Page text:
The dollar conscious producers

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INDIAN farmers are cashing in on the Western fad for organically produced food. But before organic farmers can start dreaming of the greenback, it is virtually essential for their produce to get international accreditation or recognition.

Kurunji Organic Food India Pvt Ltd (KOFIL), a Tamil Nadu-based agency, was the first in India to get its produce certified as organic by the Institute of Marketing in Switzerland in 1987. This boosted its image and sales. A Dutch award in 1990 prompted the Bombay Burmah Trading Corp (BBTC), which exports tea grown organically in Tamil Nadu's Tirunelveli district, to increase the area set aside for organic tea cultivation.

KOFIL owner C Jayakaran holds a post-graduate degree in management and took up farming in 1985. The "high demand for chemical-free food products in the health conscious West" motivated him to export organically farmed products.

KOFIL's 25 farms, totalling 200 ha, are spread over Dindigul Anna and Madurai districts, with 100 ha in the Kodaikanal hills alone. In the upper reaches of these hills, where the climate ranges from tropical to temperate, fruits are cultivated. Coffee, pepper and banana plantations cover the mid-ranges, while in the foothills mango, coconut, rice and banana are cropped. He has syndicated with two dozen farmers of Kodaikanal, Bathalakundu and Periyakulam who produce and export organically grown fruits.

Jayakaran denies organic farming is less profitable, saying, "If that were the case, I wouldn't have been able to get so many other farmers with me. Even if 50 per cent of the yield that can be got from inorganic farming is obtained, it is profitable as the prices are high."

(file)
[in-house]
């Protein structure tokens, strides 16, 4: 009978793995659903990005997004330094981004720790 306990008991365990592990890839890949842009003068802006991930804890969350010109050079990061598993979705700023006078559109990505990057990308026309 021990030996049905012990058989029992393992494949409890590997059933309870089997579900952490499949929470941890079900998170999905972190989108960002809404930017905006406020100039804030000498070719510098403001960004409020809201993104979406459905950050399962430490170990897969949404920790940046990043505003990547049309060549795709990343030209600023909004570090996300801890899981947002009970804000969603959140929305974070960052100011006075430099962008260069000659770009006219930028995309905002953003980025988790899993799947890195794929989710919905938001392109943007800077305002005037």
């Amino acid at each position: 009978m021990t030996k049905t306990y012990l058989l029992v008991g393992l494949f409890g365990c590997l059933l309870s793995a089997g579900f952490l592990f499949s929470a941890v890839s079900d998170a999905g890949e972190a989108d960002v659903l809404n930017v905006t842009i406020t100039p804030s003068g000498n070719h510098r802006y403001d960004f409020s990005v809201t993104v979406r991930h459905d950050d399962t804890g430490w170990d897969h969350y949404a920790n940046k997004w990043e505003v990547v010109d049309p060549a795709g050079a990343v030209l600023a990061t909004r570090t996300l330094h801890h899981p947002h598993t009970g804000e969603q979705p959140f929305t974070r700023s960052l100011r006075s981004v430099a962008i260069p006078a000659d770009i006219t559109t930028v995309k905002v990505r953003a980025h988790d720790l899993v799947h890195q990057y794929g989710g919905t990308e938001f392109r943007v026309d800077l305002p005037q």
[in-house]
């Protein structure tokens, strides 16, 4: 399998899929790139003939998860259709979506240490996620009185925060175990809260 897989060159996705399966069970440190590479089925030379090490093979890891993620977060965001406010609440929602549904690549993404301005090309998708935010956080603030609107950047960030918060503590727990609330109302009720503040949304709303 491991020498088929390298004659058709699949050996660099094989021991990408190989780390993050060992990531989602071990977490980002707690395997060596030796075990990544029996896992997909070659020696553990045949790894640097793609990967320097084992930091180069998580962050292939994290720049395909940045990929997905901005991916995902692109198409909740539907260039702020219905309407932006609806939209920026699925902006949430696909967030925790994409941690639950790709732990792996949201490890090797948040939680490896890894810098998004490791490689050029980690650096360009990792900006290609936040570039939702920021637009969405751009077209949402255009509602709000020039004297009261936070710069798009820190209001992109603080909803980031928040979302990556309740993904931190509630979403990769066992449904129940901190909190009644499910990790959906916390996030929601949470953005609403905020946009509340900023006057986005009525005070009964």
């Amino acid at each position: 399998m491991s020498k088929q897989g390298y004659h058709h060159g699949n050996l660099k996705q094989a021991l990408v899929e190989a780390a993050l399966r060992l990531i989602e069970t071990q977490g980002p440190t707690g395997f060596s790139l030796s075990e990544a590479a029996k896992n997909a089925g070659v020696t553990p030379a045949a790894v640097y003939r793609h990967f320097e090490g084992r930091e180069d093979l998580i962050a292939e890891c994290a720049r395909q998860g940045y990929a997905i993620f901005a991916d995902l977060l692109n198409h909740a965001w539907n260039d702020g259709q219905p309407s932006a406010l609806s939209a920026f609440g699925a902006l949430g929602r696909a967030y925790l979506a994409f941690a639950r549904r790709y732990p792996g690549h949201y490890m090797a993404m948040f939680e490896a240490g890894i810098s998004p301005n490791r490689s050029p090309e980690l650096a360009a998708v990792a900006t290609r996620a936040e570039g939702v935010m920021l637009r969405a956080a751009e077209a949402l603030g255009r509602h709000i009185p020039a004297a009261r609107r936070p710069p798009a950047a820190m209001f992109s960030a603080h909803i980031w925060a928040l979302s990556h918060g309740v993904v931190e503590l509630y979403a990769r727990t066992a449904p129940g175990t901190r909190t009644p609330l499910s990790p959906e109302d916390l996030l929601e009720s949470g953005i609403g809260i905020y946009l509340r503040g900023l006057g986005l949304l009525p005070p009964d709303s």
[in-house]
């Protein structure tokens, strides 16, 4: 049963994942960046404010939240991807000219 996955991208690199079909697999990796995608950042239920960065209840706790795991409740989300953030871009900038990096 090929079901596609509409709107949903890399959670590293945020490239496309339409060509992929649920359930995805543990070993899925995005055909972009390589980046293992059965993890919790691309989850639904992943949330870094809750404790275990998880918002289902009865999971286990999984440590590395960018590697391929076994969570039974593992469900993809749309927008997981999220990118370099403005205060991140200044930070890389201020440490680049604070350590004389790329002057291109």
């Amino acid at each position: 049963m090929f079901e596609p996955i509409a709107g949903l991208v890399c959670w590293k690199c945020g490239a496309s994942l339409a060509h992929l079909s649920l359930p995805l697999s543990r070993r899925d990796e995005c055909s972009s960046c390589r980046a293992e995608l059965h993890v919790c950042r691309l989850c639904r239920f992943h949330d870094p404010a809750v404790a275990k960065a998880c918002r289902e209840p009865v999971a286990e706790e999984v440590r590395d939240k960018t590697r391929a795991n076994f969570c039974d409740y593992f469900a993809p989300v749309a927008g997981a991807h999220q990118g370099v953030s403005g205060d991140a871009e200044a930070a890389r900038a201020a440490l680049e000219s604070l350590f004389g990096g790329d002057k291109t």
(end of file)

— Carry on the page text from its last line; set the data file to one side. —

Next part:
Says Jurgen Becker, the German environmental technologist who inspired Jayakaran to start the farm, "In Kurunji, both production and processing are environment friendly." Fruits are hygienically dehydrated by a solar hot air collector. "We don't add chemicals, preservatives or colouring agents while processing," says R Subramaniam, manager of the Kurunji farm at Bathlakundu. A team led by Rainer Bachi of the Institute for Marketing in Switzerland checks for the presence of chemicals from samples of various parts of plants and the soil.

BBTC grows tea in Manjolai, in patches of plantation that are interspersed with strips of forest. In the area under organic tea, synthetic fertilisers and pesticides are no longer used. Prunings of tea bushes and Guatemala grass grown in swampy ground are composted in trenches dug between rows of tea. BBTC group manager P D Jothi Kumar says these patches of tea are surrounded by buffers of tea bushes, which are also cultivated organically but not sold as such. This makes the organic tea absolutely free of chemical contamination.

"We get about 3,000 kg of organically farmed dry tea from one ha, which is nearly the same as in inorganic farming. We are trying to convert the entire garden to organic tea production. But this process will take some time and a lot of effort as the existing bushes are heavily impregnated with chemicals," says R Sashidaran, a BBTC official.

However, the higher cost -- especially of labour -- of producing tea organically seems to deter conversion to completely organic plantation. According to Kumar, the annual expenditure per ha of organic tea cultivation is Rs 90,000, of which 60 per cent goes in composting and weed control. By comparison, the annual expenditure on inorganic farming is Rs 60,000 per ha.

The success of the venture will depend on finding a suitable export market. BBTC officials refuse to divulge information on quantities, profits or markets as "such information may be used by competitors". However, a BBTC transport agent revealed 10 tonnes of tea are transported weekly to Kochi for export.